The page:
Japan’s Love for Shiny Mud Balls

Posted on November 3, 2009

Understanding how the concept of play fosters emotional and social growth in children has been a subject of study for some of the world’s most astute scholars, but one professor in Japan believes he has unlocked an important door that leads to fresh insight on the subject.

Hikaru dorodango are shiny balls of mud that have created quite a sensation in kindergartens, pre-schools and elementary schools all across Japan. The promotion of these shiny mud balls is due to the singular efforts of Professor Fumio Kayo of the Kyoto University of Education who first discovered the magnetic power of the mud balls in action a decade ago at a nursery school in Kyoto.

Japans Love for Shiny Mud Balls picture

Kayo was so impressed by the children’s preoccupation with these balls that he devised a method that made it easy for children to make them for their own enjoyment. At first, their total focus was on forming a sphere and then polishing it until it shines. For the children the dorodango became a most prized possession, and for professor Kayo it translated into an understanding of the meaning of play for children.

Kayo sees in this phenomenon the essence of children’s play, and he has written academic papers on the subject. The mud balls could also offer fresh insights into how play enhances children’s growth. The good professor keeps an amber-colored dorodango, which is about 3 inches in diameter in a wooden box in his office at the university. On his own personal “luster scale,” this one measures a “4” with the highest being a rating of five.

Japans Love for Shiny Mud Balls picture

Up until now, experts in developmental psychology considered role-playing and drawing as two of the most important aspects in nurturing a child’s creativity and imagination. Professor Kayo, however, feels one element has been grossly overlooked; namely, the process of experimentation, which children demonstrate every day in activities such as eating and  getting dressed.

If you feel so inclined, contact Dr Kayo to get in touch with that child that lives within us all. Some people see life through a rose and others through a ball of mud.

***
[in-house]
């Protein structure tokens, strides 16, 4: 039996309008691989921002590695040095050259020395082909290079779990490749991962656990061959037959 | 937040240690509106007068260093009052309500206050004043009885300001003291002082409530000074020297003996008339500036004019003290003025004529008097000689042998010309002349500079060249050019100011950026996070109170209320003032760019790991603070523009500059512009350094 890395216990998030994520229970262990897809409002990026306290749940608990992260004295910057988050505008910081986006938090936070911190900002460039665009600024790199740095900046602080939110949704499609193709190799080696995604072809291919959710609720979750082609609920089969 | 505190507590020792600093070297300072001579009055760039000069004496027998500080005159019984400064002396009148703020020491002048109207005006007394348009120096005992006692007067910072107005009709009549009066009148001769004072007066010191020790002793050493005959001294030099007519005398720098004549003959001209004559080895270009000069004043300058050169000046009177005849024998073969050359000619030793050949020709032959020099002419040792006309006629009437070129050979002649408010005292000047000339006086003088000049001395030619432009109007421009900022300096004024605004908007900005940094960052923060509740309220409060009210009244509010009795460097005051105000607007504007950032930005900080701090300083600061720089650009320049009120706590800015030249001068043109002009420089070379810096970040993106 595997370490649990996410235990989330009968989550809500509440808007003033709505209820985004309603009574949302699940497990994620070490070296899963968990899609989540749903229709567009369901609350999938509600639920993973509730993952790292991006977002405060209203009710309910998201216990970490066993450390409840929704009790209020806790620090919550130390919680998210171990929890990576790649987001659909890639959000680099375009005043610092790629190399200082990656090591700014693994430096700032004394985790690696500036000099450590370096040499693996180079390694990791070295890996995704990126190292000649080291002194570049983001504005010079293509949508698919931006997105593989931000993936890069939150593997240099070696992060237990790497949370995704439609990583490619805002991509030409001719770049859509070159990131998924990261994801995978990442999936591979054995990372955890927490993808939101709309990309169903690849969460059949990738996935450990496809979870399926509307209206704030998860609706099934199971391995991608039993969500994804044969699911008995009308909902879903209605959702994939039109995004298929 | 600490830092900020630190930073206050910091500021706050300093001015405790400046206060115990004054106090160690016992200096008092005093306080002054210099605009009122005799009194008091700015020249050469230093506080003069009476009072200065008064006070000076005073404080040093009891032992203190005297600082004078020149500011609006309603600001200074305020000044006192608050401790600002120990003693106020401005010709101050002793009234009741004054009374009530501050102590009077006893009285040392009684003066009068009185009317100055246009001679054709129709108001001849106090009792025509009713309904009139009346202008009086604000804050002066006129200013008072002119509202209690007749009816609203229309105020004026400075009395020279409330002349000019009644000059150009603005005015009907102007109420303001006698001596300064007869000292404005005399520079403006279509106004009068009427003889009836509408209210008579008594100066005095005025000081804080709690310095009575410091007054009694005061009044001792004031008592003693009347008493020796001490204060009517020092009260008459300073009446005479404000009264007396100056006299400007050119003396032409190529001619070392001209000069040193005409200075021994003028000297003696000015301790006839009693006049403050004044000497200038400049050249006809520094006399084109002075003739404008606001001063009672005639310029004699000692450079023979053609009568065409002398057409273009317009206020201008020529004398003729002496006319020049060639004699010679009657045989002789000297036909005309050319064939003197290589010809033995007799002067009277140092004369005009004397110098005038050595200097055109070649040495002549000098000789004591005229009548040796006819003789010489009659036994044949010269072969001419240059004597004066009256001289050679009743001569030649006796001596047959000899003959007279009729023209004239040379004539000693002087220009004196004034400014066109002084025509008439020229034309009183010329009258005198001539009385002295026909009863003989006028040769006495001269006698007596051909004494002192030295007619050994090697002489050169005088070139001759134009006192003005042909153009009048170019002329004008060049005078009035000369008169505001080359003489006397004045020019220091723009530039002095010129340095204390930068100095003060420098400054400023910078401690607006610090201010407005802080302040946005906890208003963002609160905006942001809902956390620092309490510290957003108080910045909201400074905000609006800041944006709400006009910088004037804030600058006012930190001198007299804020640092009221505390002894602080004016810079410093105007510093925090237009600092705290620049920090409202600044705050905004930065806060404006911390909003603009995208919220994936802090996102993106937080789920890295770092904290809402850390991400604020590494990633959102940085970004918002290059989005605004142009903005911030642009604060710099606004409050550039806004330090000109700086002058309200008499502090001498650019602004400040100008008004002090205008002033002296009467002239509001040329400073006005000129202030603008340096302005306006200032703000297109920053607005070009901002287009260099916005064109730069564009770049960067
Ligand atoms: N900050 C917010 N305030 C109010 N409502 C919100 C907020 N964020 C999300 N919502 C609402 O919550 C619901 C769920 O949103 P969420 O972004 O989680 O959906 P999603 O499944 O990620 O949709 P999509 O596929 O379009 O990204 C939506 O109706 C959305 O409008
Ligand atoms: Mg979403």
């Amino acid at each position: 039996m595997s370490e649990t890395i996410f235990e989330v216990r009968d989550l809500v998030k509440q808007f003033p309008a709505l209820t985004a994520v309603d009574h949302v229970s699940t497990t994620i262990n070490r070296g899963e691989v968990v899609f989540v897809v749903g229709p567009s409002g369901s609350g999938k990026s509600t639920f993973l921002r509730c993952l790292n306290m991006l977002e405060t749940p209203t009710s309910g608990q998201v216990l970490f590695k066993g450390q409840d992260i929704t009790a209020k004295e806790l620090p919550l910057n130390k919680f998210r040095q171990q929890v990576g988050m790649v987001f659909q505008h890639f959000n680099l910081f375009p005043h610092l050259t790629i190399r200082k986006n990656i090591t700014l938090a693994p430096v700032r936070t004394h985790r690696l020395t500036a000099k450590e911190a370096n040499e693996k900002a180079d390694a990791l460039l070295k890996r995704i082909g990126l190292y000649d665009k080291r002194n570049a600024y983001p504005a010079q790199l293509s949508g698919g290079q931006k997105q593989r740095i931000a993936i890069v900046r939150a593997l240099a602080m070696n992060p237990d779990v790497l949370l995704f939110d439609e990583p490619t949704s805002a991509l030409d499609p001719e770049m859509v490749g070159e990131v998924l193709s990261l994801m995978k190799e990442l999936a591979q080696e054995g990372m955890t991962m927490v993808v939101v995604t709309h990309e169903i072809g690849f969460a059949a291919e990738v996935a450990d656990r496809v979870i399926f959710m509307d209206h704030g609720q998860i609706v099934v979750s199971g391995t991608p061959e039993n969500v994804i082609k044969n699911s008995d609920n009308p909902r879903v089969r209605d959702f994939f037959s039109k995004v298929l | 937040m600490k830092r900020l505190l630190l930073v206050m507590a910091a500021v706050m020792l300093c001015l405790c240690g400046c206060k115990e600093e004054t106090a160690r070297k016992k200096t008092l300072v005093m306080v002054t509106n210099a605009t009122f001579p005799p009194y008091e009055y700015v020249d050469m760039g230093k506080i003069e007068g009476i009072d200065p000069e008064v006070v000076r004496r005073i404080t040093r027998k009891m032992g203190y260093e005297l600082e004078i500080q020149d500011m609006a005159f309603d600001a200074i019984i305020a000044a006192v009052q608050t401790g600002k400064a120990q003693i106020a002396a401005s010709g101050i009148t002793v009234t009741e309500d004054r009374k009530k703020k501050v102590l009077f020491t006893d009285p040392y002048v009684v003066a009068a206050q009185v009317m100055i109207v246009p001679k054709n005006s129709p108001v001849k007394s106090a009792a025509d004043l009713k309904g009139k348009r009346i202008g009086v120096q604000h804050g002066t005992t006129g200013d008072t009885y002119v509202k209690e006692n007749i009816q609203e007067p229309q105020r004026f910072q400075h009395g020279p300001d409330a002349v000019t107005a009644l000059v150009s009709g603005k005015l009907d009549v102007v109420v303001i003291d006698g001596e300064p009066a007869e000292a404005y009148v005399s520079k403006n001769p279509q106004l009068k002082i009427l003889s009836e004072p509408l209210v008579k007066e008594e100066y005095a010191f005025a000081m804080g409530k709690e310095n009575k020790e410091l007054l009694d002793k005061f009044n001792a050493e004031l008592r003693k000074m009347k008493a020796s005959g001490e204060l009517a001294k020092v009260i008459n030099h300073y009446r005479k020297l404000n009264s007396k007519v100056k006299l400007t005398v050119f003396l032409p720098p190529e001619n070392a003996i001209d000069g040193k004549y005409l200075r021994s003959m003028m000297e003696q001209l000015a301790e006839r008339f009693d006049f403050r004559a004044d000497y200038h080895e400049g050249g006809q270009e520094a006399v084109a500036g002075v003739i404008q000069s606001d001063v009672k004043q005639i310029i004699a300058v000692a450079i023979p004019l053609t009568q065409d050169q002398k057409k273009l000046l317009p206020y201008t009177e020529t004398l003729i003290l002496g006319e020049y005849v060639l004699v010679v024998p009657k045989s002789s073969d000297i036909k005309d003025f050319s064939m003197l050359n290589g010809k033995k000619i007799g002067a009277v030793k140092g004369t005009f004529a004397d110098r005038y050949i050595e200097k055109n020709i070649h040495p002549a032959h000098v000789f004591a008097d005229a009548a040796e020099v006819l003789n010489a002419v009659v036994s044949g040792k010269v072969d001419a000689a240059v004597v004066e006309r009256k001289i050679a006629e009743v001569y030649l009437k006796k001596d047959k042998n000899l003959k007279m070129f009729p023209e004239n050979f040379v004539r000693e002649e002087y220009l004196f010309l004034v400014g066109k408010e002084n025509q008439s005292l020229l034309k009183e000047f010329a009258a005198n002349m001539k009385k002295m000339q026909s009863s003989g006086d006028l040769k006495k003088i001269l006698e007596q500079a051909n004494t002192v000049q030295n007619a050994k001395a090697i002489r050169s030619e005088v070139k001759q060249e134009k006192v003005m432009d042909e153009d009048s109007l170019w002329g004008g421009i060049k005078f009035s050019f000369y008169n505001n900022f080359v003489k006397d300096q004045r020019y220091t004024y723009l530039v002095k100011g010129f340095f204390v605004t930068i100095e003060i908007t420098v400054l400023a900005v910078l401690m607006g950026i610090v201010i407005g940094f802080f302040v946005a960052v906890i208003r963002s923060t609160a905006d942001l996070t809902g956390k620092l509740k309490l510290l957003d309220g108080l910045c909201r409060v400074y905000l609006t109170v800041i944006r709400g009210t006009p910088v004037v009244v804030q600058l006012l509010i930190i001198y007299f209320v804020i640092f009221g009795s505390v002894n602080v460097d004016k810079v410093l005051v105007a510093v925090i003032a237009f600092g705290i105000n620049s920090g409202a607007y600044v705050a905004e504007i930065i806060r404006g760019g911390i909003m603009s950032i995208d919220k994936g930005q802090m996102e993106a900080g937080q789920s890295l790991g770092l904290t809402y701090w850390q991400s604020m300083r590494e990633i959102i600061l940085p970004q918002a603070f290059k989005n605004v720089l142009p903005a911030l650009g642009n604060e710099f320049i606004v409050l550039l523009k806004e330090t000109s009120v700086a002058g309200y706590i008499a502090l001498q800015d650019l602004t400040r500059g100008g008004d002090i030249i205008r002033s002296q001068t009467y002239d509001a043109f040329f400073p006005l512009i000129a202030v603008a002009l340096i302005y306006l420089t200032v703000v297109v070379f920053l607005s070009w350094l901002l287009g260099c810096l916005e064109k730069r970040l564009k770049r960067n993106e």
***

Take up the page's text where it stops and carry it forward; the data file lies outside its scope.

Japans Love for Shiny Mud Balls picture

Who’s to say which one holds the key to the mysteries of the human imagination?

(Link)

Japans Love for Shiny Mud Balls picture

MDeeDubroff

M Dee Dubroff is the penname of this freelance writer and former teacher originally from Brooklyn, New York. A writer of ghostly and horror fiction, she has branched out into the world of humorous non fiction writing and maintains eight web sites covering a wide variety of topics. She also writes feature articles for several local newspapers. Her book entitled: A Taste of Funny, and her website, Eat, Drink And Really Be Merry (http://www.ingestandimbibe.com) feature many well researched and humorous articles on the subject of food and drink.
« Go to post archive
7 comments
Tim
Tim

you might consider crediting the website you grabbed the first two images from: www.dorodango.org

Ms.Sych
Ms.Sych

Had no idea mud could shine. I must try this now...

Pamela
Pamela

Really neat.Sometimes it is enough to enjoy something even if you don't understand it.

Anon
Anon

Maybe, but what if I wanted to enjoy it by making one? It is pretty cool after all!

Anon
Anon

It doesn't look like mud? And ideas on what exactly it is and how exactly it's made?

Davey
Davey

I seen an episode on Mythbusters that covered this. It's actually done by smoothing it over and over with your hands. As for how they make it different patterns and colors like the bottom picture showed I don't know.